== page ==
Monday, July 30, 2007

BigLap and the Power Settings

One of my coworkers pointed out that my laptop wouldn't really be named Kijamaa unless I executed "sudo hostname -v Kijamaa", so that's done.

Now, when I got Kijamaa, it came back on immediately when I opened the lid, and all I would have to do is type in my password. It also got very hot. Both of these things were due to the default power settings being to just turn off the display when I closed the lid. I went to Preferences/Power Management on the System menu, and set it to hibernate on close. That worked great; now when I open the lid and hit the power button, it spends some time coming back to life (there's some error with the progress bar, but it doesn't hinder me) and there I am, back in business.

I'd like to change my settings so that I needn't hit the power button when I open the lid. Let's see.

8:33 PM Kijamaa back up after I failed to get a window three times trying to execute 'Power Management' and Firefox crashed loading http://newyork.citysearch.com. Rebooting gave me the Power Management window (and a searchable citysearch), but there's only an option for what to do when the laptop shuts, not when it opens.
8:35 PM Start checking Ubuntu Unleashed, the book I bought with Kijamaa. It helpfully mentions a program acpi. "sudo acpi -V" gives me
Battery 1: charged, 100%
root@ubuntu:~# acpi -V
Battery 1: charged, 100%
Thermal 1: ok, 46.0 degrees C
AC Adapter 1: on-line
I guess if that's what I wanted to know, it'd be helpful. "man acpi" tells me
acpi Shows information from the /proc filesystem, such as battery status or thermal information.
so, I don't think that's it. It stands for advanced configuration and power interface, but doesn't seem to provide it. "gnome-power-preferences" is the name of the tool I set my laptop close behavior in, so let's see if we can find out more about that. The book suggests I start with http://www.linux-laptop.net and http://www.tuxmobil.org. The 'Advanced Power Management' section of the latter's Linux Mobile Guide suggests "dmesg | grep apm", which gets me [ 27.008000] apm: BIOS not found. That can't be good. "apmd" gets me No APM support in kernel. So, OK.

9:05 PM Finished reading Put Your Laptop To Sleep at Linux.com. The news isn't good.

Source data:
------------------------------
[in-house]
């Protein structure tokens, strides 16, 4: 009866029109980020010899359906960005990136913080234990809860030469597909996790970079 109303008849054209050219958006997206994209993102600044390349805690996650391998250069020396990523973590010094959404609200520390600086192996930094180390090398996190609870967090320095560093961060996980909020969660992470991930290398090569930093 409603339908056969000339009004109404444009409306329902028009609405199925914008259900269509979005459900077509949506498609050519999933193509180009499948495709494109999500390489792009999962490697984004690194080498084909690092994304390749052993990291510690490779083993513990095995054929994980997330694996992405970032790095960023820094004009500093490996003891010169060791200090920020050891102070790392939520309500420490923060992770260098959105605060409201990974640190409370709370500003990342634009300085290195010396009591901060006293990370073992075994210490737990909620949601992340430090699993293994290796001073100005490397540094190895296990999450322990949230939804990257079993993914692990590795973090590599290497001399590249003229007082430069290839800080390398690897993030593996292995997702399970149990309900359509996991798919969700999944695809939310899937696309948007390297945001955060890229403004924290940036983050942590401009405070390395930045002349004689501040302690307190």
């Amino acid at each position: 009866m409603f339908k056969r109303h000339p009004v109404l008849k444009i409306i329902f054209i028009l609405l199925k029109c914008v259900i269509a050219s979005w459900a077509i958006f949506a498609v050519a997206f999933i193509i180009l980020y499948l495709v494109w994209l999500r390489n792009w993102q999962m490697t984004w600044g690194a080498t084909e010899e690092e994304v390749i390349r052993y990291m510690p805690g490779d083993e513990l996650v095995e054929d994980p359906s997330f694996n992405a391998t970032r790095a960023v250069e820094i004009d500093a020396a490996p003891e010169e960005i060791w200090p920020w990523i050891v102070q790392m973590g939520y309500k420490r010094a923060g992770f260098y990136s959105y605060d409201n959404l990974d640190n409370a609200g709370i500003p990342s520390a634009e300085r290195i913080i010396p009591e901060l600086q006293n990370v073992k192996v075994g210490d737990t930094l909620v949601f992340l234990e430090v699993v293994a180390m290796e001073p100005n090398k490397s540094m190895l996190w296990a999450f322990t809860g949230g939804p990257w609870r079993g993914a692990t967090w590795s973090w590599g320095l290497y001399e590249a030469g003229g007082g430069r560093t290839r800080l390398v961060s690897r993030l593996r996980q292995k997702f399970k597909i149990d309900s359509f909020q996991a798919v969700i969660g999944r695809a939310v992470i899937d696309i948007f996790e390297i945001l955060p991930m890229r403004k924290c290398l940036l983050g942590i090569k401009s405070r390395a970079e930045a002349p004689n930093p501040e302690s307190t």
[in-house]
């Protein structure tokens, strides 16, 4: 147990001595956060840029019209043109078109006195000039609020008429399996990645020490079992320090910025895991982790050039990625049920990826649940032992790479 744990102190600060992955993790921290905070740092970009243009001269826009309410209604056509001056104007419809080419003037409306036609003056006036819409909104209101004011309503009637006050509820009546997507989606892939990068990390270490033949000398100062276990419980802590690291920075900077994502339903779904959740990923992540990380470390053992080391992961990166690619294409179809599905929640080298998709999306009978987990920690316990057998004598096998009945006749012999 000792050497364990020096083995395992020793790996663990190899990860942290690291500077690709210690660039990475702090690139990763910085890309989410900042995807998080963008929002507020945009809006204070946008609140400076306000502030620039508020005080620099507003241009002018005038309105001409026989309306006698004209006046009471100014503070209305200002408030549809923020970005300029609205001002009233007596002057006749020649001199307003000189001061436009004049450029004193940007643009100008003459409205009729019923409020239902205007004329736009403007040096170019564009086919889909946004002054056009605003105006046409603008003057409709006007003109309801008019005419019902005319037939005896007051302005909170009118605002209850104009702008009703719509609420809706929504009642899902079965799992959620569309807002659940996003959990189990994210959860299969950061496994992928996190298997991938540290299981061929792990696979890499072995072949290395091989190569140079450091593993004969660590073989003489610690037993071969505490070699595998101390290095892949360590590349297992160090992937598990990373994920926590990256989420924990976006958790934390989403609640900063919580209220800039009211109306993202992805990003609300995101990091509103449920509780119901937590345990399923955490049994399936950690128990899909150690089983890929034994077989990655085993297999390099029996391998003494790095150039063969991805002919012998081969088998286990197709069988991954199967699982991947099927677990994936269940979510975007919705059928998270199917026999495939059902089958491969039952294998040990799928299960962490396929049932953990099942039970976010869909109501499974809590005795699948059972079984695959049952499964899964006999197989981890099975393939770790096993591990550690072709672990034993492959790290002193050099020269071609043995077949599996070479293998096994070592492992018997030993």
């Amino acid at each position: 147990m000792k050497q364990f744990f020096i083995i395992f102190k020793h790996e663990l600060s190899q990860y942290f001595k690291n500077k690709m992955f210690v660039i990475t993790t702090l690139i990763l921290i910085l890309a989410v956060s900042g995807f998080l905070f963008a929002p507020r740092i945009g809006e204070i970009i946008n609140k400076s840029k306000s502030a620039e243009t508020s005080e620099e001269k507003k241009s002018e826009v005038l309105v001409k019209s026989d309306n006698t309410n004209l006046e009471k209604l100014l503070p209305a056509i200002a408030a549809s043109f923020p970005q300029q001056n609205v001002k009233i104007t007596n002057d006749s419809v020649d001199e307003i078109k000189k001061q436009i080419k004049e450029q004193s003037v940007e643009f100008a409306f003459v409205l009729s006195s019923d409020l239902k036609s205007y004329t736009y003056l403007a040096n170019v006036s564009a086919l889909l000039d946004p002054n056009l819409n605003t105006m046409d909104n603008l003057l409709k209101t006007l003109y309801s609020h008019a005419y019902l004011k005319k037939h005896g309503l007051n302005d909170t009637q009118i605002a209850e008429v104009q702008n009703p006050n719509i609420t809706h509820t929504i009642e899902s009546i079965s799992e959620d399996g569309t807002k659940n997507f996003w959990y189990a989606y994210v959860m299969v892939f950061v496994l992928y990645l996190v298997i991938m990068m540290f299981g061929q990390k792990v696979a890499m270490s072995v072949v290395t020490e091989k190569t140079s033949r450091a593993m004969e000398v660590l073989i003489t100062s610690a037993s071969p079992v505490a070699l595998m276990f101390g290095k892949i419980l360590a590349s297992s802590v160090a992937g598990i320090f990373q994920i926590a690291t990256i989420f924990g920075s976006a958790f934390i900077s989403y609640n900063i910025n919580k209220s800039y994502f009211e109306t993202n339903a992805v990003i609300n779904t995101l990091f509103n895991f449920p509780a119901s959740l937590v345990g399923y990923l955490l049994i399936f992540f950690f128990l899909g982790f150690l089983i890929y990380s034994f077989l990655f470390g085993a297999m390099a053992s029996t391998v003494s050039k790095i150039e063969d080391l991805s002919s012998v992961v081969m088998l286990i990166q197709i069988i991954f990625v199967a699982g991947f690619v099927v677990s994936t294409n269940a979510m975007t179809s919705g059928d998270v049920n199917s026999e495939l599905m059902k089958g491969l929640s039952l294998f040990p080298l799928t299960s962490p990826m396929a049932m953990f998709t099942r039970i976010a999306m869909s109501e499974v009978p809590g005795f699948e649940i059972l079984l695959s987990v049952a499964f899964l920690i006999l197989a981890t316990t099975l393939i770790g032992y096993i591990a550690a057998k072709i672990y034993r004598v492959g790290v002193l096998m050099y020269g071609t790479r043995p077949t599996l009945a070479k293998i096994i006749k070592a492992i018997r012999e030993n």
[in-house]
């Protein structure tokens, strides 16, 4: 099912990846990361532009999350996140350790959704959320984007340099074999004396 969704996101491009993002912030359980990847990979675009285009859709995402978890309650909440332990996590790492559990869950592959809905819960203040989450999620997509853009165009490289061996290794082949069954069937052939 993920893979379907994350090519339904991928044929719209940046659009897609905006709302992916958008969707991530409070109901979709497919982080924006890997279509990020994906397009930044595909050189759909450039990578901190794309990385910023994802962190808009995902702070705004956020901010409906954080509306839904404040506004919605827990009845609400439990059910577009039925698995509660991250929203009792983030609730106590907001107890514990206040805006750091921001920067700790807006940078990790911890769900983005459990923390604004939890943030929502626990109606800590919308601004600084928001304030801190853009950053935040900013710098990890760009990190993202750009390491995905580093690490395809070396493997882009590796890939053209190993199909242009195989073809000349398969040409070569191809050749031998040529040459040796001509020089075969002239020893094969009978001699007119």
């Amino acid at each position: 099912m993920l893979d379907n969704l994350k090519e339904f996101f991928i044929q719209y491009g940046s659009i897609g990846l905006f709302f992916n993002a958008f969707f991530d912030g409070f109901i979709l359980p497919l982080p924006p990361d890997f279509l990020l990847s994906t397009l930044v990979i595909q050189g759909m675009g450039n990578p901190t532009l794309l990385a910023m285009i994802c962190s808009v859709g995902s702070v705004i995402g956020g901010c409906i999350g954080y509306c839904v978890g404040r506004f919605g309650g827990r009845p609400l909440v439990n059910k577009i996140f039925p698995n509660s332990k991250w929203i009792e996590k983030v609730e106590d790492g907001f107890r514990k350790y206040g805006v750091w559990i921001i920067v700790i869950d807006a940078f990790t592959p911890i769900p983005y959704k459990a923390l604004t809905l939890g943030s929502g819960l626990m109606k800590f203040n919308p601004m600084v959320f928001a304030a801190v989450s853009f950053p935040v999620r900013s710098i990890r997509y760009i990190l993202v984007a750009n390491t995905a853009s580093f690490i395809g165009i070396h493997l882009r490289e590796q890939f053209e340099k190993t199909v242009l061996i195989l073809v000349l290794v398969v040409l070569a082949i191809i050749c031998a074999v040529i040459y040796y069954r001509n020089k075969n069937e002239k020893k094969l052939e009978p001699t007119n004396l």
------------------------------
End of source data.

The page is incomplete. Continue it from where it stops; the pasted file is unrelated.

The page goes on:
To exit the hibernated state, simply power on the system normally.
'Power on the system normally' doesn't sound like 'open the lid.' What happens if I power down and then open the laptop?

9:17 PM Nothing happens. I have to hit the power button. So, that sounds like what I have to change. I got a phone call (and a text message!) in the interim, so I have to discharge a task ...
9:36 PM OK, that's done. How do I get the laptop to turn on when I open the lid?
9:43 PM Ubuntu forum posts are conspiring to make me think this won't happen. Does Microsoft Windows do this? Let me check...
9:47 PM No. I have to hit the power button after opening the lid on Windows XP as well. Strange. But, OK. I'm giving up on this task as well.

2 comments:

Jim Carter said...

After suspend-to-disc the machine is powered off, dead as a doornail. This is great if your battery is low, but it takes 30 to 40 secs to write kernel data to disc so don't try it if running on fumes. Also there's no chance that opening the lid will wake up the machine; you'll have to hit the power button.
Maybe you would prefer suspend-to-RAM. This can be done in under 5 seconds, and wakeup is almost as quick. A full battery can keep the RAM alive for 200 hours (on my laptop). And speaking to your issue, the default is usually for lid opening to wake up the machine, at least it was on my laptop (Dell Inspiron 6400).

Rionn Fears Malechem said...

Thanks for stopping by the blog, Jim. I want to avoid 'standby' mode because I'm trying to be a responsible user of electricity ;)

I was going to spend a little time seeing if there were a hardware setting that would treat opening the lid as hitting the 'on' button, but it's not as high a priority as getting bluetooth working, for one.